Here is a superb article about the failure of doctors to understand statistics, especially in screening, which leads to completely wrong recommendations.
Gigerenzer, the clever guy at the centre of this article, suggests a standard set of questions to ask your doctor after he/she has prescribed whatever treatment/screening they urge you to do:
What are the alternatives?What's the benefit and what's the harm?Please tell me this in terms of absolute numbers. If 100 take this medication and 100 people don't, what happens after five years?
I am particularly struck by the third question. I think this would be a lovely thing to apply to education research papers.
If you take the effect our English literacy program ReadingWise English has on 11-year-olds who have reading problems, and increase the term to say, 10 years, the answer is likely to be something like this:
If a struggling 11 year old does our program, he's going to have an average bump of 1 year in reading age. If his pre-programme reading age was 9, you would expect him to go through secondary school learning very little, go into unskilled employment. Or be chronically unemployed. And the chances of the chronically unskilled ending up in prison after 10 years are x per 1000.Whereas the bump of just one year in reading age would be enough to give him/her the confidence to actually pay attention to his/her secondary schooling, and get at least some vocational training, and therefore his/her chance of ending up in prison would be y per 1000.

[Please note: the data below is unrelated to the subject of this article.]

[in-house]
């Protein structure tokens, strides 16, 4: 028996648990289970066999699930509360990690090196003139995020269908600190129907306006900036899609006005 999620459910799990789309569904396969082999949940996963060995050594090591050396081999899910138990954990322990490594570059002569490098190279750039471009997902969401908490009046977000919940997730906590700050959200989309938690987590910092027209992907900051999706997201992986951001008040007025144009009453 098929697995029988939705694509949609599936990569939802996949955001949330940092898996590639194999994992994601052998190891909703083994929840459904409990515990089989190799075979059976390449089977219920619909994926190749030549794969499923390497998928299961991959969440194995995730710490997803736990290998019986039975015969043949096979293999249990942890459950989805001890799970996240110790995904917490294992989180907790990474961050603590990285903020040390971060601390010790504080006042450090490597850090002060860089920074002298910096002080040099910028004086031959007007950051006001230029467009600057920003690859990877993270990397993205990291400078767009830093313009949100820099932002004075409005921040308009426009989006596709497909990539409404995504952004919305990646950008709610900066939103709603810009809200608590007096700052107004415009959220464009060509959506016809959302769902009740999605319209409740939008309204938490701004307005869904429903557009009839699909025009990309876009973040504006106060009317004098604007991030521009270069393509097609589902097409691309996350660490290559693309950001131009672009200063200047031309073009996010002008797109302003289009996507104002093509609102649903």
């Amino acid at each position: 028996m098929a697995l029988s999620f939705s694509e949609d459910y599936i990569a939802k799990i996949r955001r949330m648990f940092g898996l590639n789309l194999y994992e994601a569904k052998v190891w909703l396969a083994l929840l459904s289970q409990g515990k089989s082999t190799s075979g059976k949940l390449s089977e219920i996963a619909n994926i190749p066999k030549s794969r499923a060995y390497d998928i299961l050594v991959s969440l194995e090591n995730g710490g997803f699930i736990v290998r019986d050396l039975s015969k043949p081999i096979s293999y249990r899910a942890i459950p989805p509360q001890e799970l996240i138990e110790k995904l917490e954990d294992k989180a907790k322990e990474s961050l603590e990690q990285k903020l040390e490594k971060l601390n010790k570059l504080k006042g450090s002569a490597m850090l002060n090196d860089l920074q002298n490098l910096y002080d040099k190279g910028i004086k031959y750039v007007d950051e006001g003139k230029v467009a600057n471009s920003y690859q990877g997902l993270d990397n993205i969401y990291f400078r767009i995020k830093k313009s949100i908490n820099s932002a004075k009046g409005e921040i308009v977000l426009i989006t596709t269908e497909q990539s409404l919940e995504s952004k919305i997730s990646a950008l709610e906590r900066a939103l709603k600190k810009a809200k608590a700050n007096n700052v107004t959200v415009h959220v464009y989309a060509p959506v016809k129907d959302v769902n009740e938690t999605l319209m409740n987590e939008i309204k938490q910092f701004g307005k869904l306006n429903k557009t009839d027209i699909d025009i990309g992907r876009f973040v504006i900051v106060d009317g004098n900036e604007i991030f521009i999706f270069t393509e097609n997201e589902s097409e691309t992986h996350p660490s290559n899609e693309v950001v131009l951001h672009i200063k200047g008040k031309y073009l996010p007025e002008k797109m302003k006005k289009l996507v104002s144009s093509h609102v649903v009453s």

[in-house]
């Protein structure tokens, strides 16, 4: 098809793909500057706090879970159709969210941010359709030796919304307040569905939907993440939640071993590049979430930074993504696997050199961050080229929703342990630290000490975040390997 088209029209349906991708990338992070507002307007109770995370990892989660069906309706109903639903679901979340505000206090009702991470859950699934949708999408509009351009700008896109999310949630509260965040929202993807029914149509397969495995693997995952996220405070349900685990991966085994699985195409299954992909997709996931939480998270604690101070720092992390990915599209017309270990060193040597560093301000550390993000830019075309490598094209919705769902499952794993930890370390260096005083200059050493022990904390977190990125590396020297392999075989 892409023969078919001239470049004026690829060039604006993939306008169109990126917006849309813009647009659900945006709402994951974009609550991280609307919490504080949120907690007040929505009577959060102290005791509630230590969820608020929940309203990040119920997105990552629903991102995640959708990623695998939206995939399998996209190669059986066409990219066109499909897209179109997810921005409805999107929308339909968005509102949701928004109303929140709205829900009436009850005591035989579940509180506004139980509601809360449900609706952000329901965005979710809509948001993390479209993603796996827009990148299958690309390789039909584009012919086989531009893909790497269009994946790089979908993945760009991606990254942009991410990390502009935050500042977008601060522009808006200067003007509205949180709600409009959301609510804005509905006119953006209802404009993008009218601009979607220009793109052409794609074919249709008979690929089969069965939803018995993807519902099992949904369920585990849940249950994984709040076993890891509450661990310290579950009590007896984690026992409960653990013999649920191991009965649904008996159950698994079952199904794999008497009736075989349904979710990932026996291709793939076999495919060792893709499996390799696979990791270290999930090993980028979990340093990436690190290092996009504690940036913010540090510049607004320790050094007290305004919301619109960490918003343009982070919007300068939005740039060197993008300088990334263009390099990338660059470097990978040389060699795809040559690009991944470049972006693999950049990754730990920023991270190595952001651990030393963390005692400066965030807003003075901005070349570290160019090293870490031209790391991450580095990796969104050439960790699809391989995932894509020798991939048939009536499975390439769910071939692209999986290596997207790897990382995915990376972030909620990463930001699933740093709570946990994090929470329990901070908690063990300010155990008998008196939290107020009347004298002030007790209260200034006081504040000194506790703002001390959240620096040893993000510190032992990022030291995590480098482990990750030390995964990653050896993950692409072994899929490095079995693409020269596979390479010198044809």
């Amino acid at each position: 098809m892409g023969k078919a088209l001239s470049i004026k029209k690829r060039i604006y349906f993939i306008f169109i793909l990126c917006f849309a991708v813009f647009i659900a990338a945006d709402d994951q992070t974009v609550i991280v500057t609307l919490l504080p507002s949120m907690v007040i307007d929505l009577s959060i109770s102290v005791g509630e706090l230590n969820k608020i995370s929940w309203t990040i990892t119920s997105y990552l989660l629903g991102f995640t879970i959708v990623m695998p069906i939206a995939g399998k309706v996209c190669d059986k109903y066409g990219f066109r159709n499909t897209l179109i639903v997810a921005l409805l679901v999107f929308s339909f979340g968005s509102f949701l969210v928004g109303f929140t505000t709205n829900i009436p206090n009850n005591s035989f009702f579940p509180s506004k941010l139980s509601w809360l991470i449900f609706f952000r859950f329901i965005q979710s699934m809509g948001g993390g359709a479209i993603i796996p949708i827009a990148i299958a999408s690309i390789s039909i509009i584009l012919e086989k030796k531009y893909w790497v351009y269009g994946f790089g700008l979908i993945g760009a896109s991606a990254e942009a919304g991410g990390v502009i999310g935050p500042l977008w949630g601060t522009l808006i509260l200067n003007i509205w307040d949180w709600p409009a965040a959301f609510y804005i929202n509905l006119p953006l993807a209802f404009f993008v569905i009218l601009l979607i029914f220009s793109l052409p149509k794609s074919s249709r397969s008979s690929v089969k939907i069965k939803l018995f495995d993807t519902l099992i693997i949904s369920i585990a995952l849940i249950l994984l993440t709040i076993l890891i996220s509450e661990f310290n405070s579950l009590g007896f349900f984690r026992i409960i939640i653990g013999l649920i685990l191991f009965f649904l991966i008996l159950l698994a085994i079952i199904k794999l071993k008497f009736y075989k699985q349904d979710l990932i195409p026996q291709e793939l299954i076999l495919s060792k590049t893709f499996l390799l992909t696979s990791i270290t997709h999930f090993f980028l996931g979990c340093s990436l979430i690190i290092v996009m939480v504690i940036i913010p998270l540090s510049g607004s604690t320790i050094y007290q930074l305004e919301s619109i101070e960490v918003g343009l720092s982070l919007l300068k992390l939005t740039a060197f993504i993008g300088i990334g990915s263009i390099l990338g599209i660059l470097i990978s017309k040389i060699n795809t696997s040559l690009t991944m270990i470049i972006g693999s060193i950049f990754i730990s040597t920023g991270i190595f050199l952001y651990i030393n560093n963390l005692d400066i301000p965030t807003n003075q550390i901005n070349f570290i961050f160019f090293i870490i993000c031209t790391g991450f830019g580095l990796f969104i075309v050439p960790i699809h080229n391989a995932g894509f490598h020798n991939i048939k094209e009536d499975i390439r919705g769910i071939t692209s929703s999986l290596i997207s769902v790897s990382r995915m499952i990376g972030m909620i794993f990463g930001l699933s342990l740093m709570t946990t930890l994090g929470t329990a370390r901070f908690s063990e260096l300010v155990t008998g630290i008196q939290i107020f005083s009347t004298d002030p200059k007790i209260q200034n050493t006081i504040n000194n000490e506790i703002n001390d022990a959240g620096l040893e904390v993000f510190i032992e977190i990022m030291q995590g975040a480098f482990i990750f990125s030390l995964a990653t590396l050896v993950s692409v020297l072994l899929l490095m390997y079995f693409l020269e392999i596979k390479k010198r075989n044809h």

So what are x and y?
There is a study by researchers at Northeastern University in the US which used a range of census data to find this out. They concluded that "about one in every 10 young male high school dropouts is in jail or juvenile detention, compared with one in 35 young male high school graduates."
If we extrapolate these numbers, we would get:
- If 100 stuggling readers do NOT do ReadingWise English, 10 end up in trouble with the law.
- If 100 struggling readers DO do ReadingWise English, 3 end up in trouble with the law.
That is a massive difference.
Yes, yes, you are saying, but that's the USA, not the UK.
You're right, and I need to research these numbers for the UK, BUT I think it's an entirely predictable that a short sharp boost in literacy for struggling readers in UK secondary schools could make a serious impact on the crime rate.